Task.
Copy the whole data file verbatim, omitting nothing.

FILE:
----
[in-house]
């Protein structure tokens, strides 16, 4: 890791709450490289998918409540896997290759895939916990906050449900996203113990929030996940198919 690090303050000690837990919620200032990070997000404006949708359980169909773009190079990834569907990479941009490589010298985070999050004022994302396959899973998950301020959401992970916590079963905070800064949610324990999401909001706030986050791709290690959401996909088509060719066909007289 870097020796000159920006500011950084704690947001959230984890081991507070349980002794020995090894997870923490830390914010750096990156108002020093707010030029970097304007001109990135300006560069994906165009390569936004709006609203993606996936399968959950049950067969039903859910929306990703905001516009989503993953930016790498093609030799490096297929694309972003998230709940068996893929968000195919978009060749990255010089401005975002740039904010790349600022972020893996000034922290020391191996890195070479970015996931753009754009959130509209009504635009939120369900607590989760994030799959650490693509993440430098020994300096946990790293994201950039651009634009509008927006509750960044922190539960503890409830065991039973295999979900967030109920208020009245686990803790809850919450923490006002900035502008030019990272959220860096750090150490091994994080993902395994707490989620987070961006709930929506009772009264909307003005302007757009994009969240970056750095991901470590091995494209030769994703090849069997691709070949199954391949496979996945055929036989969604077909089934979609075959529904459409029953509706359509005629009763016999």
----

[in-house]
């Protein structure tokens, strides 16, 4: 890791709450490289998918409540896997290759895939916990906050449900996203113990929030996940198919 690090303050000690837990919620200032990070997000404006949708359980169909773009190079990834569907990479941009490589010298985070999050004022994302396959899973998950301020959401992970916590079963905070800064949610324990999401909001706030986050791709290690959401996909088509060719066909007289 870097020796000159920006500011950084704690947001959230984890081991507070349980002794020995090894997870923490830390914010750096990156108002020093707010030029970097304007001109990135300006560069994906165009390569936004709006609203993606996936399968959950049950067969039903859910929306990703905001516009989503993953930016790498093609030799490096297929694309972003998230709940068996893929968000195919978009060749990255010089401005975002740039904010790349600022972020893996000034922290020391191996890195070479970015996931753009754009959130509209009504635009939120369900607590989760994030799959650490693509993440430098020994300096946990790293994201950039651009634009509008927006509750960044922190539960503890409830065991039973295999979900967030109920208020009245686990803790809850919450923490006002900035502008030019990272959220860096750090150490091994994080993902395994707490989620987070961006709930929506009772009264909307003005302007757009994009969240970056750095991901470590091995494209030769994703090849069997691709070949199954391949496979996945055929036989969604077909089934979609075959529904459409029953509706359509005629009763016999």